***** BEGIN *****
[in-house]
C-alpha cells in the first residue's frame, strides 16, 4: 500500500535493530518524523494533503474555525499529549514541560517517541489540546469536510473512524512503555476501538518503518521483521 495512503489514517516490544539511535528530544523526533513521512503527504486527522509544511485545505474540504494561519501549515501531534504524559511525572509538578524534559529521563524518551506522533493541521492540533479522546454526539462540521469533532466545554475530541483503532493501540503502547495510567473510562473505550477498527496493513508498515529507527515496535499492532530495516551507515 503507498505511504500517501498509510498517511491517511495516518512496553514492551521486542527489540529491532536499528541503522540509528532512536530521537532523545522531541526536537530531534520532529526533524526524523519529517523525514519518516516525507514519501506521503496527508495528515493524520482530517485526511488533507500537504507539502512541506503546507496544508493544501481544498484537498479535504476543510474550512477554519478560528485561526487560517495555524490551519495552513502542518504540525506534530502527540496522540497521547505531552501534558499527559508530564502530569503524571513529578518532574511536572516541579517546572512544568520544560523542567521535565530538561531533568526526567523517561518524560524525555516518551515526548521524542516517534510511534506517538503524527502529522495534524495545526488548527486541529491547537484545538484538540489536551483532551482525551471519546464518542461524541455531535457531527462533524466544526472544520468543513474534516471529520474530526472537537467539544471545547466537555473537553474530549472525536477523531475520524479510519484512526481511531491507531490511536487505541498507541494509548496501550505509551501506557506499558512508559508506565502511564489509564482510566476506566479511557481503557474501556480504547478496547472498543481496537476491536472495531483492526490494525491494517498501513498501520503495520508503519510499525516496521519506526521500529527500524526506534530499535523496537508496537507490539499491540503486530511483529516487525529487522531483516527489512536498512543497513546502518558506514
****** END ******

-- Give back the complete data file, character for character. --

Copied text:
[in-house]
C-alpha cells in the first residue's frame, strides 16, 4: 500500500535493530518524523494533503474555525499529549514541560517517541489540546469536510473512524512503555476501538518503518521483521 495512503489514517516490544539511535528530544523526533513521512503527504486527522509544511485545505474540504494561519501549515501531534504524559511525572509538578524534559529521563524518551506522533493541521492540533479522546454526539462540521469533532466545554475530541483503532493501540503502547495510567473510562473505550477498527496493513508498515529507527515496535499492532530495516551507515 503507498505511504500517501498509510498517511491517511495516518512496553514492551521486542527489540529491532536499528541503522540509528532512536530521537532523545522531541526536537530531534520532529526533524526524523519529517523525514519518516516525507514519501506521503496527508495528515493524520482530517485526511488533507500537504507539502512541506503546507496544508493544501481544498484537498479535504476543510474550512477554519478560528485561526487560517495555524490551519495552513502542518504540525506534530502527540496522540497521547505531552501534558499527559508530564502530569503524571513529578518532574511536572516541579517546572512544568520544560523542567521535565530538561531533568526526567523517561518524560524525555516518551515526548521524542516517534510511534506517538503524527502529522495534524495545526488548527486541529491547537484545538484538540489536551483532551482525551471519546464518542461524541455531535457531527462533524466544526472544520468543513474534516471529520474530526472537537467539544471545547466537555473537553474530549472525536477523531475520524479510519484512526481511531491507531490511536487505541498507541494509548496501550505509551501506557506499558512508559508506565502511564489509564482510566476506566479511557481503557474501556480504547478496547472498543481496537476491536472495531483492526490494525491494517498501513498501520503495520508503519510499525516496521519506526521500529527500524526506534530499535523496537508496537507490539499491540503486530511483529516487525529487522531483516527489512536498512543497513546502518558506514